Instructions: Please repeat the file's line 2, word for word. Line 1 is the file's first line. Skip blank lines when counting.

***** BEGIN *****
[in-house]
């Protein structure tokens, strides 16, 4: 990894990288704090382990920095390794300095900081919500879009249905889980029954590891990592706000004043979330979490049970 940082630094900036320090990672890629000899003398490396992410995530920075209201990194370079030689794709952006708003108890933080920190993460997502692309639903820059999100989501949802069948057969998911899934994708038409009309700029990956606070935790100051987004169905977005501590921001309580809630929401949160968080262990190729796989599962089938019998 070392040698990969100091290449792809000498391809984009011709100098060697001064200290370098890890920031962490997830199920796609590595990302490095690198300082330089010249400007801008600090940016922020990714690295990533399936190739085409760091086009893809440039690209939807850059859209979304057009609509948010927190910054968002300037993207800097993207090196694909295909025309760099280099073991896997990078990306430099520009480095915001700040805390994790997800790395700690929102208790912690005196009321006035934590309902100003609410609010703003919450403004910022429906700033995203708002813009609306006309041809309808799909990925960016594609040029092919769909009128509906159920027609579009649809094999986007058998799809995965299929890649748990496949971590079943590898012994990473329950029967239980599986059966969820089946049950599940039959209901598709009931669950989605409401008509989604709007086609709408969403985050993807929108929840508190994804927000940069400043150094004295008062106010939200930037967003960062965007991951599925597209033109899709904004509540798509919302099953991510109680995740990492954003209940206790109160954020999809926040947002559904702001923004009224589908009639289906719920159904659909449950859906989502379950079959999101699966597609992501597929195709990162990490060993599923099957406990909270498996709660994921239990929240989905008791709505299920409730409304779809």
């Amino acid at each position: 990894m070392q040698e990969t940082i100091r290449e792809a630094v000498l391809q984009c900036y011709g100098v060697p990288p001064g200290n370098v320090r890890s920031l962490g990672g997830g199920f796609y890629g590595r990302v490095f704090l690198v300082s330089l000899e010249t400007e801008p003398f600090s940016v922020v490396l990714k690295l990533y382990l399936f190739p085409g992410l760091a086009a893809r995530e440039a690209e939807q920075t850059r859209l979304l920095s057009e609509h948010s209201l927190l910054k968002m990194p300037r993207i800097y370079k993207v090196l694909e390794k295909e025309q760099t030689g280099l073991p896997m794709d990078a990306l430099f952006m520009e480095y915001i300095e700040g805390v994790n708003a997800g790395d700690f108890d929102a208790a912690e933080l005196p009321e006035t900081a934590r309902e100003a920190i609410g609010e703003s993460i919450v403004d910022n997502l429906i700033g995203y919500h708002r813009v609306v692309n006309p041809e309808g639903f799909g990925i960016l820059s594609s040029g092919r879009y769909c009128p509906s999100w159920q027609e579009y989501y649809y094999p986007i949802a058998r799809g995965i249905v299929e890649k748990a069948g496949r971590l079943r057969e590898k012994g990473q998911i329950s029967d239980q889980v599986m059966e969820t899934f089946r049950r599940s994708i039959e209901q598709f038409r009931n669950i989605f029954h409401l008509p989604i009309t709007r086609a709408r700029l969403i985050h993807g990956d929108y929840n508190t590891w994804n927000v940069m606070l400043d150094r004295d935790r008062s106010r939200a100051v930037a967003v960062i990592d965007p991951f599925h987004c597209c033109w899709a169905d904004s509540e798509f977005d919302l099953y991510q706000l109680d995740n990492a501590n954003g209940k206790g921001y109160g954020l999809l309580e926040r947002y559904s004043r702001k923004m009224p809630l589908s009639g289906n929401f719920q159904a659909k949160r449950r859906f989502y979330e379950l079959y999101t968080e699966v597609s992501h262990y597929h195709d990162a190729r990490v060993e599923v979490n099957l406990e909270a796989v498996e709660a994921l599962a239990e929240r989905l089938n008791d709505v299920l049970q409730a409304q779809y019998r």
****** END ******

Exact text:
């Protein structure tokens, strides 16, 4: 990894990288704090382990920095390794300095900081919500879009249905889980029954590891990592706000004043979330979490049970 940082630094900036320090990672890629000899003398490396992410995530920075209201990194370079030689794709952006708003108890933080920190993460997502692309639903820059999100989501949802069948057969998911899934994708038409009309700029990956606070935790100051987004169905977005501590921001309580809630929401949160968080262990190729796989599962089938019998 070392040698990969100091290449792809000498391809984009011709100098060697001064200290370098890890920031962490997830199920796609590595990302490095690198300082330089010249400007801008600090940016922020990714690295990533399936190739085409760091086009893809440039690209939807850059859209979304057009609509948010927190910054968002300037993207800097993207090196694909295909025309760099280099073991896997990078990306430099520009480095915001700040805390994790997800790395700690929102208790912690005196009321006035934590309902100003609410609010703003919450403004910022429906700033995203708002813009609306006309041809309808799909990925960016594609040029092919769909009128509906159920027609579009649809094999986007058998799809995965299929890649748990496949971590079943590898012994990473329950029967239980599986059966969820089946049950599940039959209901598709009931669950989605409401008509989604709007086609709408969403985050993807929108929840508190994804927000940069400043150094004295008062106010939200930037967003960062965007991951599925597209033109899709904004509540798509919302099953991510109680995740990492954003209940206790109160954020999809926040947002559904702001923004009224589908009639289906719920159904659909449950859906989502379950079959999101699966597609992501597929195709990162990490060993599923099957406990909270498996709660994921239990929240989905008791709505299920409730409304779809």